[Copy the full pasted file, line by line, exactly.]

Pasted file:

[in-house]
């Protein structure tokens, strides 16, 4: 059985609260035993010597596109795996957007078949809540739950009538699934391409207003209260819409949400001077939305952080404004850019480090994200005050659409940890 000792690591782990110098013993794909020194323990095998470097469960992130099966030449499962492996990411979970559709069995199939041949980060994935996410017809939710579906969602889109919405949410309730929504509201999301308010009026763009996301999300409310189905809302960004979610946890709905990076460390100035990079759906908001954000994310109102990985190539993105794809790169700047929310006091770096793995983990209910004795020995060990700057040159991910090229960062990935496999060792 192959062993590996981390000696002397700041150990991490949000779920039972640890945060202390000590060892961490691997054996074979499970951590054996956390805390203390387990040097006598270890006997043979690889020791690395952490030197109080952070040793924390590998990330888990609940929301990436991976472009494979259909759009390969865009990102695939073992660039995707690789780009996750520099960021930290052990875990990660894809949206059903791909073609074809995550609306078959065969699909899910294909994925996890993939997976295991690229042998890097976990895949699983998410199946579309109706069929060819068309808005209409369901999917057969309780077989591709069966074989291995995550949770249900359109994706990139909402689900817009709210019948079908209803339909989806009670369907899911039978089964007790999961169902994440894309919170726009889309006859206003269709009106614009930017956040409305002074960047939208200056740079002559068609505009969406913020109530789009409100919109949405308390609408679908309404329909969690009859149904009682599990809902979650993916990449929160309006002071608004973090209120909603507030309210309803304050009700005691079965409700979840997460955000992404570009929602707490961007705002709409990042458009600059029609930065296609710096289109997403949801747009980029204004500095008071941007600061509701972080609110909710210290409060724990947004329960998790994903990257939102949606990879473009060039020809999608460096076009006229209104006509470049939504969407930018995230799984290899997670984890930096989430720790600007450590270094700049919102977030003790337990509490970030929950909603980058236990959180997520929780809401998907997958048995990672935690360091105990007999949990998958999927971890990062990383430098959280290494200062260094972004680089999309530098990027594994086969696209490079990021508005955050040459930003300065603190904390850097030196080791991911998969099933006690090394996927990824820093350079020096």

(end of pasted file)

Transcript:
[in-house]
């Protein structure tokens, strides 16, 4: 059985609260035993010597596109795996957007078949809540739950009538699934391409207003209260819409949400001077939305952080404004850019480090994200005050659409940890 000792690591782990110098013993794909020194323990095998470097469960992130099966030449499962492996990411979970559709069995199939041949980060994935996410017809939710579906969602889109919405949410309730929504509201999301308010009026763009996301999300409310189905809302960004979610946890709905990076460390100035990079759906908001954000994310109102990985190539993105794809790169700047929310006091770096793995983990209910004795020995060990700057040159991910090229960062990935496999060792 192959062993590996981390000696002397700041150990991490949000779920039972640890945060202390000590060892961490691997054996074979499970951590054996956390805390203390387990040097006598270890006997043979690889020791690395952490030197109080952070040793924390590998990330888990609940929301990436991976472009494979259909759009390969865009990102695939073992660039995707690789780009996750520099960021930290052990875990990660894809949206059903791909073609074809995550609306078959065969699909899910294909994925996890993939997976295991690229042998890097976990895949699983998410199946579309109706069929060819068309808005209409369901999917057969309780077989591709069966074989291995995550949770249900359109994706990139909402689900817009709210019948079908209803339909989806009670369907899911039978089964007790999961169902994440894309919170726009889309006859206003269709009106614009930017956040409305002074960047939208200056740079002559068609505009969406913020109530789009409100919109949405308390609408679908309404329909969690009859149904009682599990809902979650993916990449929160309006002071608004973090209120909603507030309210309803304050009700005691079965409700979840997460955000992404570009929602707490961007705002709409990042458009600059029609930065296609710096289109997403949801747009980029204004500095008071941007600061509701972080609110909710210290409060724990947004329960998790994903990257939102949606990879473009060039020809999608460096076009006229209104006509470049939504969407930018995230799984290899997670984890930096989430720790600007450590270094700049919102977030003790337990509490970030929950909603980058236990959180997520929780809401998907997958048995990672935690360091105990007999949990998958999927971890990062990383430098959280290494200062260094972004680089999309530098990027594994086969696209490079990021508005955050040459930003300065603190904390850097030196080791991911998969099933006690090394996927990824820093350079020096």